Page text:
White Robed Monks of St. Benedict

–00.004 Prelude: Thought Creation

Peace be with you.

Much of Western Catholic understanding and theology rests upon a philosophical tradition known as Scholasticism. Given our present apperception of ourselves and the universe within which some of us conceptualize we live, perhaps other, more contemporary philosophies may seem apt. One such orientation is phenomenology. In a word, "experience"; might serve as a general alternate term.

The information, or story, that follows is a written phenomenological investigation into phenomenology itself or the experience of experience itself. A theology, the study of God, rests upon a philosophy. Scholasticism offers one foundation by which we can come to perhaps appreciate God given Aristotelian assumed rational categories of matter and form, essence and existence: all speculative creations, as are any elements of any story about life. What follows is but an invitation to appreciate "God" or God through experience. Within our experience we can either know about God (thought creation), know God (also a thought creation), or know.

As you meander through the following story — and yes, it is just a story, a created fantasy — we suggest you keep in mind/heart a Tibetan meditation technique that Lama Tarthang Tulku (founder of Nyingama Institute in Berkeley, California in 1969) taught. He describes a method for eliminating unwanted thought forms and their effects in Hidden Mind of Freedom. Given the mystical traditions, which are experientially based, both East and West, we may expand Lama Tulku's method to any thought form — of God, ourself, our significant others, others, our life, life, reality. Once free, then there is no (emotional) charge on the thought and the thought becomes just what it is, a thought; an emotion, an emotion. (Cf. Merging of Unity and Difference)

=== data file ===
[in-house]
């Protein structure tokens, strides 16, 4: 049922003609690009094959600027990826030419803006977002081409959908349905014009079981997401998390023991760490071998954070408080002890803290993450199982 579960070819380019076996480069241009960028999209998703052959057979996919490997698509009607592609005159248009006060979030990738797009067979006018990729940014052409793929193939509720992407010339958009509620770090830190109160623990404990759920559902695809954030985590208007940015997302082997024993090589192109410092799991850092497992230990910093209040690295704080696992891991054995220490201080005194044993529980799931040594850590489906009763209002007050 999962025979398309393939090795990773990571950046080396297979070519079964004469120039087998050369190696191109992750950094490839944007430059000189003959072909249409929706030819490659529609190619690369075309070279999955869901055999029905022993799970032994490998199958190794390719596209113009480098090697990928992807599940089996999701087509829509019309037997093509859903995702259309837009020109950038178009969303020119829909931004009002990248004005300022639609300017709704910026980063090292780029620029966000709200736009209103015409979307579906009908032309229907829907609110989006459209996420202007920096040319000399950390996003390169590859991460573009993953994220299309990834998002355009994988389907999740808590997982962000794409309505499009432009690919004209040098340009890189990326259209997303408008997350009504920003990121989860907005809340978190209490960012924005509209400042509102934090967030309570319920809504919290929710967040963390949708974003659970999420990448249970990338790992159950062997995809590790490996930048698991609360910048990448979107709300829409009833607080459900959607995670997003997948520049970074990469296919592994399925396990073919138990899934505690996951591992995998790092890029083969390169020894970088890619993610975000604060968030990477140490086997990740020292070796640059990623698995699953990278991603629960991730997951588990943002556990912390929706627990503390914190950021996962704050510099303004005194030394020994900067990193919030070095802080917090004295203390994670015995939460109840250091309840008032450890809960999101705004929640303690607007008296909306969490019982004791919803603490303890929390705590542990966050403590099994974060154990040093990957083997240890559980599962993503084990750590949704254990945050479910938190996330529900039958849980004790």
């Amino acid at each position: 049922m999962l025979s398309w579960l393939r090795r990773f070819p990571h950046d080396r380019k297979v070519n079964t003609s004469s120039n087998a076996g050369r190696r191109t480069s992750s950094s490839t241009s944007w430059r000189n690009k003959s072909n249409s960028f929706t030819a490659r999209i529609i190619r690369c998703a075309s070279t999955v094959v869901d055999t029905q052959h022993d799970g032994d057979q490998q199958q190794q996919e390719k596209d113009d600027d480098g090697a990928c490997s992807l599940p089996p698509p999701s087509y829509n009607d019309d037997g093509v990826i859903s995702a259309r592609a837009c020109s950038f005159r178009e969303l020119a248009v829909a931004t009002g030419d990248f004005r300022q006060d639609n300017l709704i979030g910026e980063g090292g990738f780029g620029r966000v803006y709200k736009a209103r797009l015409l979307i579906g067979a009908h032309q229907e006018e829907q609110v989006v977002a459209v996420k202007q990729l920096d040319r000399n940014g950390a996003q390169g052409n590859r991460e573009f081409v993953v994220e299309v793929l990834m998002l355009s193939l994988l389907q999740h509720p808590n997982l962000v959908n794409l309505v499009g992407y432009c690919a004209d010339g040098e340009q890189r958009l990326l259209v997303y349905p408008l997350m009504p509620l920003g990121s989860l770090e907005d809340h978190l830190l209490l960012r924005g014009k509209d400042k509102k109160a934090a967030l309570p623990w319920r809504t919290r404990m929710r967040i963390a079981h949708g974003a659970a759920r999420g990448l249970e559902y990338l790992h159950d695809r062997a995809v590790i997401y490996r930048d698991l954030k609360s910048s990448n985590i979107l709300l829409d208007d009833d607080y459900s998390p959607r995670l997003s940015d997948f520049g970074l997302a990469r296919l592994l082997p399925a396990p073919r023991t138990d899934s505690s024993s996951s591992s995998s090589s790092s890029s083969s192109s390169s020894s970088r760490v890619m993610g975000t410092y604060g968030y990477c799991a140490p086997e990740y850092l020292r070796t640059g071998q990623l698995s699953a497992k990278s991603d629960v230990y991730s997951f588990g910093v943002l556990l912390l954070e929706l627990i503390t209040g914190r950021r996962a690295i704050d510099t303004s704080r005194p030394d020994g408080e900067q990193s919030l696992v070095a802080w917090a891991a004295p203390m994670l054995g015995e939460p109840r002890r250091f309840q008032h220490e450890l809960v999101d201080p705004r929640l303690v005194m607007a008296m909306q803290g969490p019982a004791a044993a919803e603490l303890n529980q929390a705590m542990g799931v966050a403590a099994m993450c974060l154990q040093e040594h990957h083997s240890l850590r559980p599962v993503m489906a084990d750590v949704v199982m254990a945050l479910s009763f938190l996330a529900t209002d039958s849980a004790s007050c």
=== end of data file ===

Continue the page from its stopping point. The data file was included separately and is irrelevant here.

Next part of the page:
Lama Tulku's method is:
"Working with thoughts by opening them as they arise can bring many pleasant feelings, which — without attachment — also become our meditation... We can even go into the thoughts that judge other thoughts, and, embracing this judging mind, become united with it."

"By relying on the light of awareness you can see that the difficulties you face are manifestations of your own concepts. Going deeply into your thoughts, you will see how you create your experience, how you alone are the judge who determines heaven and hell, good and bad."

"Whatever experience arises, stay with it, expand it, and heat it up. If you remain within the intense core of the experience, the meditator unites with thoughts and emotions, and everything dissolves. Then awareness grows powerful and one-pointed. As thoughts and emotions are increasingly included within this field of awareness, they become more useful. Instead of being a cause of frustration or confusion, they become agents of well-being. . . "

White Robed Monks of St. Benedict

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